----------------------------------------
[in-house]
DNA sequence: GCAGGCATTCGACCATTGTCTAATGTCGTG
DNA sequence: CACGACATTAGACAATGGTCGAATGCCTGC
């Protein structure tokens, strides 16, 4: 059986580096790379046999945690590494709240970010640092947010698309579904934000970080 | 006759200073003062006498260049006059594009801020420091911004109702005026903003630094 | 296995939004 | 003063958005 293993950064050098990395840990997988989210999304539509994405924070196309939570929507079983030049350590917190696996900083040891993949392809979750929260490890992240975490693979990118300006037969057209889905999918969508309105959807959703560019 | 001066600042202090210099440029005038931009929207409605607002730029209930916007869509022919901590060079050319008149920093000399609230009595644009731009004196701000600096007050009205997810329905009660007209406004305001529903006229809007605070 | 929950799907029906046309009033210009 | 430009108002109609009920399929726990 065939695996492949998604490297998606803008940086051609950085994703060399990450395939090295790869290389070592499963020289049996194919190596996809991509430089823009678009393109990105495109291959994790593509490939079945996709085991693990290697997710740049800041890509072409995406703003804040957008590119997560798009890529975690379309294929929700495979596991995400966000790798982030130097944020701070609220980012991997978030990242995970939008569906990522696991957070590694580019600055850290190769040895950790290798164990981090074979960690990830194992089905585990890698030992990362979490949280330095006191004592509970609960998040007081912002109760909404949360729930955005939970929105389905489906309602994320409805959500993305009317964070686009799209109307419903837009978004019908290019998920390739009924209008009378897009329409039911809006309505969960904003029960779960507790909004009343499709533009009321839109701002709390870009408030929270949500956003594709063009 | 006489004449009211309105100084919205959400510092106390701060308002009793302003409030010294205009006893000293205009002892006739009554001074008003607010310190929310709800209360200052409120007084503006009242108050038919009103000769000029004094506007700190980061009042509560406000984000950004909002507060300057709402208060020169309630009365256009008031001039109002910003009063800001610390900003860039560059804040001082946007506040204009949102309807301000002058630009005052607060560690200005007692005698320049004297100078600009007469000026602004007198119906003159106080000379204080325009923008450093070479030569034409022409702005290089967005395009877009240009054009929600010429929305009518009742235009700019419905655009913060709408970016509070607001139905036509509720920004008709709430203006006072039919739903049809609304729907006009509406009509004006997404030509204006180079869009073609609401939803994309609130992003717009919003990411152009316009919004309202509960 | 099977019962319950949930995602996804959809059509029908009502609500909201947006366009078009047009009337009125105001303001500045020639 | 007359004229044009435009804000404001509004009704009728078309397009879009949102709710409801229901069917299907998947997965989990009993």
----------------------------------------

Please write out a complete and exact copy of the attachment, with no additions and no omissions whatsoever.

[in-house]
DNA sequence: GCAGGCATTCGACCATTGTCTAATGTCGTG
DNA sequence: CACGACATTAGACAATGGTCGAATGCCTGC
């Protein structure tokens, strides 16, 4: 059986580096790379046999945690590494709240970010640092947010698309579904934000970080 | 006759200073003062006498260049006059594009801020420091911004109702005026903003630094 | 296995939004 | 003063958005 293993950064050098990395840990997988989210999304539509994405924070196309939570929507079983030049350590917190696996900083040891993949392809979750929260490890992240975490693979990118300006037969057209889905999918969508309105959807959703560019 | 001066600042202090210099440029005038931009929207409605607002730029209930916007869509022919901590060079050319008149920093000399609230009595644009731009004196701000600096007050009205997810329905009660007209406004305001529903006229809007605070 | 929950799907029906046309009033210009 | 430009108002109609009920399929726990 065939695996492949998604490297998606803008940086051609950085994703060399990450395939090295790869290389070592499963020289049996194919190596996809991509430089823009678009393109990105495109291959994790593509490939079945996709085991693990290697997710740049800041890509072409995406703003804040957008590119997560798009890529975690379309294929929700495979596991995400966000790798982030130097944020701070609220980012991997978030990242995970939008569906990522696991957070590694580019600055850290190769040895950790290798164990981090074979960690990830194992089905585990890698030992990362979490949280330095006191004592509970609960998040007081912002109760909404949360729930955005939970929105389905489906309602994320409805959500993305009317964070686009799209109307419903837009978004019908290019998920390739009924209008009378897009329409039911809006309505969960904003029960779960507790909004009343499709533009009321839109701002709390870009408030929270949500956003594709063009 | 006489004449009211309105100084919205959400510092106390701060308002009793302003409030010294205009006893000293205009002892006739009554001074008003607010310190929310709800209360200052409120007084503006009242108050038919009103000769000029004094506007700190980061009042509560406000984000950004909002507060300057709402208060020169309630009365256009008031001039109002910003009063800001610390900003860039560059804040001082946007506040204009949102309807301000002058630009005052607060560690200005007692005698320049004297100078600009007469000026602004007198119906003159106080000379204080325009923008450093070479030569034409022409702005290089967005395009877009240009054009929600010429929305009518009742235009700019419905655009913060709408970016509070607001139905036509509720920004008709709430203006006072039919739903049809609304729907006009509406009509004006997404030509204006180079869009073609609401939803994309609130992003717009919003990411152009316009919004309202509960 | 099977019962319950949930995602996804959809059509029908009502609500909201947006366009078009047009009337009125105001303001500045020639 | 007359004229044009435009804000404001509004009704009728078309397009879009949102709710409801229901069917299907998947997965989990009993």